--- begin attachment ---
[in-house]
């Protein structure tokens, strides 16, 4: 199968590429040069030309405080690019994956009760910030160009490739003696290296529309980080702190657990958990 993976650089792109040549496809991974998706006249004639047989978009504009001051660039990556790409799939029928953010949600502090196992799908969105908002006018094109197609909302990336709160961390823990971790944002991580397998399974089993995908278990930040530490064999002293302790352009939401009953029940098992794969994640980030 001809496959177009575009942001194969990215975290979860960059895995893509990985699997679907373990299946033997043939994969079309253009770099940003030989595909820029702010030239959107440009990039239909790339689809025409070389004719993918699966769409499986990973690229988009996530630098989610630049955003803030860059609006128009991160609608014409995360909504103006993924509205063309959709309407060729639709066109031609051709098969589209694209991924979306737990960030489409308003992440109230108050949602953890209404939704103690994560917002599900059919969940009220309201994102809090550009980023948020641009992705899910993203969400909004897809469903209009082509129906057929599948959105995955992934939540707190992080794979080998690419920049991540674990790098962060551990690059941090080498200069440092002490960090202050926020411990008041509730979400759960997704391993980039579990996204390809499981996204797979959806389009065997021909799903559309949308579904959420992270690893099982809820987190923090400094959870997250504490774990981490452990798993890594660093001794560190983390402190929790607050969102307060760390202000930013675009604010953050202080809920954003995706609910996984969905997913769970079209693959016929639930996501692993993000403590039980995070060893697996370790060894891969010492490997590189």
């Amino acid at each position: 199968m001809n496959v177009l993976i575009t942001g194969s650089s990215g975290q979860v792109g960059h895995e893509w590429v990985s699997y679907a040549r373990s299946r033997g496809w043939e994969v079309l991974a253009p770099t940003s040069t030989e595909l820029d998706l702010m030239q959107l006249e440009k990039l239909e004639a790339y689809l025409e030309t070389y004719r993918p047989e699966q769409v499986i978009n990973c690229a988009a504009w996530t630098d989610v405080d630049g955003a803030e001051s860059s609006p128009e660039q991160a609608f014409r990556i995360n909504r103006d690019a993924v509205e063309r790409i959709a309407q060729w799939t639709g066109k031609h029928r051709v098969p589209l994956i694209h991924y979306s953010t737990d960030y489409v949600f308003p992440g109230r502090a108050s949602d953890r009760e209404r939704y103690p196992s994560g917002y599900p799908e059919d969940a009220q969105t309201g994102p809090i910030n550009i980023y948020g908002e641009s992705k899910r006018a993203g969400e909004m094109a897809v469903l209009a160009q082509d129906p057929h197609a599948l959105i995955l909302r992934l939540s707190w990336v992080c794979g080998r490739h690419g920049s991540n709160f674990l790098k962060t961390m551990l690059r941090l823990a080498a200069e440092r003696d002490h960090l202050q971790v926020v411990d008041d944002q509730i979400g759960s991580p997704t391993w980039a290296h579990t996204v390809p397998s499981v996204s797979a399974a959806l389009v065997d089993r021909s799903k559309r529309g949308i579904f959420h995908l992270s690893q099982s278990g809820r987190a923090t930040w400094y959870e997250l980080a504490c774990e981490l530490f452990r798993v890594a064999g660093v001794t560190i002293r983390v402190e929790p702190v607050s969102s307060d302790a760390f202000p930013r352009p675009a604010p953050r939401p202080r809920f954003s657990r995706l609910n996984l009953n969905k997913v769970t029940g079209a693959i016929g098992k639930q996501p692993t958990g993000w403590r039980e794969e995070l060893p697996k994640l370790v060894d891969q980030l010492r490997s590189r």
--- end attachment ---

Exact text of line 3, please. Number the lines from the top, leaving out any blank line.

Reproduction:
């Amino acid at each position: 199968m001809n496959v177009l993976i575009t942001g194969s650089s990215g975290q979860v792109g960059h895995e893509w590429v990985s699997y679907a040549r373990s299946r033997g496809w043939e994969v079309l991974a253009p770099t940003s040069t030989e595909l820029d998706l702010m030239q959107l006249e440009k990039l239909e004639a790339y689809l025409e030309t070389y004719r993918p047989e699966q769409v499986i978009n990973c690229a988009a504009w996530t630098d989610v405080d630049g955003a803030e001051s860059s609006p128009e660039q991160a609608f014409r990556i995360n909504r103006d690019a993924v509205e063309r790409i959709a309407q060729w799939t639709g066109k031609h029928r051709v098969p589209l994956i694209h991924y979306s953010t737990d960030y489409v949600f308003p992440g109230r502090a108050s949602d953890r009760e209404r939704y103690p196992s994560g917002y599900p799908e059919d969940a009220q969105t309201g994102p809090i910030n550009i980023y948020g908002e641009s992705k899910r006018a993203g969400e909004m094109a897809v469903l209009a160009q082509d129906p057929h197609a599948l959105i995955l909302r992934l939540s707190w990336v992080c794979g080998r490739h690419g920049s991540n709160f674990l790098k962060t961390m551990l690059r941090l823990a080498a200069e440092r003696d002490h960090l202050q971790v926020v411990d008041d944002q509730i979400g759960s991580p997704t391993w980039a290296h579990t996204v390809p397998s499981v996204s797979a399974a959806l389009v065997d089993r021909s799903k559309r529309g949308i579904f959420h995908l992270s690893q099982s278990g809820r987190a923090t930040w400094y959870e997250l980080a504490c774990e981490l530490f452990r798993v890594a064999g660093v001794t560190i002293r983390v402190e929790p702190v607050s969102s307060d302790a760390f202000p930013r352009p675009a604010p953050r939401p202080r809920f954003s657990r995706l609910n996984l009953n969905k997913v769970t029940g079209a693959i016929g098992k639930q996501p692993t958990g993000w403590r039980e794969e995070l060893p697996k994640l370790v060894d891969q980030l010492r490997s590189r």